Constituents of Atoms
The electrons, protons and neutrons which make up an atom have definite charges and masses. If they are modeled as hard spheres with the same density, they would have the relative sizes shown. While that model should not be taken as reality, it gives us a convenient object to which to attach the definite properties of the particles.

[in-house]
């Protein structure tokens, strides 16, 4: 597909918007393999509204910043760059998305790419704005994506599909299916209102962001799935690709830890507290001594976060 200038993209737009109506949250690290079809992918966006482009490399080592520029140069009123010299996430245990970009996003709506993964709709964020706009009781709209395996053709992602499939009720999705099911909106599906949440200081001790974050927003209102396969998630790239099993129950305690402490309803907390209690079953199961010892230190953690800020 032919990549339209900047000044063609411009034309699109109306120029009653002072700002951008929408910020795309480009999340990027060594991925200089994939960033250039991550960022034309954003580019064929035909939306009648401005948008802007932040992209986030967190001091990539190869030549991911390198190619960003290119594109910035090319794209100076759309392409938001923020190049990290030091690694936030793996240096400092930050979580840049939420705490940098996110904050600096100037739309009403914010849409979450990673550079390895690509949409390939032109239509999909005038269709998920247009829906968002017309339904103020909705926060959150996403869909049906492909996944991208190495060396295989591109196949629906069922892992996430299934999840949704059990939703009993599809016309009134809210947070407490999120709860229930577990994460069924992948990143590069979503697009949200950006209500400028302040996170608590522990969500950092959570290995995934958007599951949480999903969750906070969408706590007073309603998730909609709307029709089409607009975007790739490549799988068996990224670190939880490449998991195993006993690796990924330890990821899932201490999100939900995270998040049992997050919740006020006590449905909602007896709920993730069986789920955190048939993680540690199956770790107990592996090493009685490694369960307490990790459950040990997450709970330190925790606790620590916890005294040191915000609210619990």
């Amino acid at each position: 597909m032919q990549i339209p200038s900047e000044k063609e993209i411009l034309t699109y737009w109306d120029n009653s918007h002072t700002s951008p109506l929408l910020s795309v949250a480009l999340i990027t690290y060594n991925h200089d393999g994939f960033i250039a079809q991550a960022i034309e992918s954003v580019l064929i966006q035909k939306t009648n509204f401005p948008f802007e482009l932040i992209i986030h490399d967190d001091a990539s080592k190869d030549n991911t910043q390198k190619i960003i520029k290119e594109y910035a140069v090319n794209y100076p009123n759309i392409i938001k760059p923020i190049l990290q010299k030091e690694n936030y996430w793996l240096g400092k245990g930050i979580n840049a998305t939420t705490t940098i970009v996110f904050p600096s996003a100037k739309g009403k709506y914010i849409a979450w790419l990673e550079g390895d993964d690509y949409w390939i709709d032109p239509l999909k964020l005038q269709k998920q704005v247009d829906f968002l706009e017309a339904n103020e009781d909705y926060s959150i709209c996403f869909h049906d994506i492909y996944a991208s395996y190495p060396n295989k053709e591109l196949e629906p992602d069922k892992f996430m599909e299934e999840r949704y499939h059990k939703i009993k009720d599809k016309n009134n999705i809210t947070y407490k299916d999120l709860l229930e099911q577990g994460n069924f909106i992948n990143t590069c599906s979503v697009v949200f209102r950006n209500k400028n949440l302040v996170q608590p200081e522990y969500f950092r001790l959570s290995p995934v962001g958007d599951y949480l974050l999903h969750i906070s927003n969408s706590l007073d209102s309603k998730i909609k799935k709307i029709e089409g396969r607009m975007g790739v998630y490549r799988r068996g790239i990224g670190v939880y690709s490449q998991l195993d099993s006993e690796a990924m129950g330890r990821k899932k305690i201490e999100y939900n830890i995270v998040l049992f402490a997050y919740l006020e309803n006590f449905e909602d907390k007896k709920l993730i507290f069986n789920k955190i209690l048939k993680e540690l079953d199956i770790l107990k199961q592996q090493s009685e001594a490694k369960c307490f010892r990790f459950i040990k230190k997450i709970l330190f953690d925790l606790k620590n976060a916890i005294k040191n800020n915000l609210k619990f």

While the charges and masses are precisely known, the sizing is just fun and games. Our best information about the proton and neutron indicates that they are constituent particles, made up of three quarks each. They do however seem to have an effective density which is roughly characteristic of all nuclei, and we can attribute to them a radius of about 1.2 x 10-15 meters. The electron is a fundamental particle, classified as a lepton, which is apparently not made out of any constituent particles. Down to scales of a thousand times smaller than the proton radius quoted above, they have no apparent structure.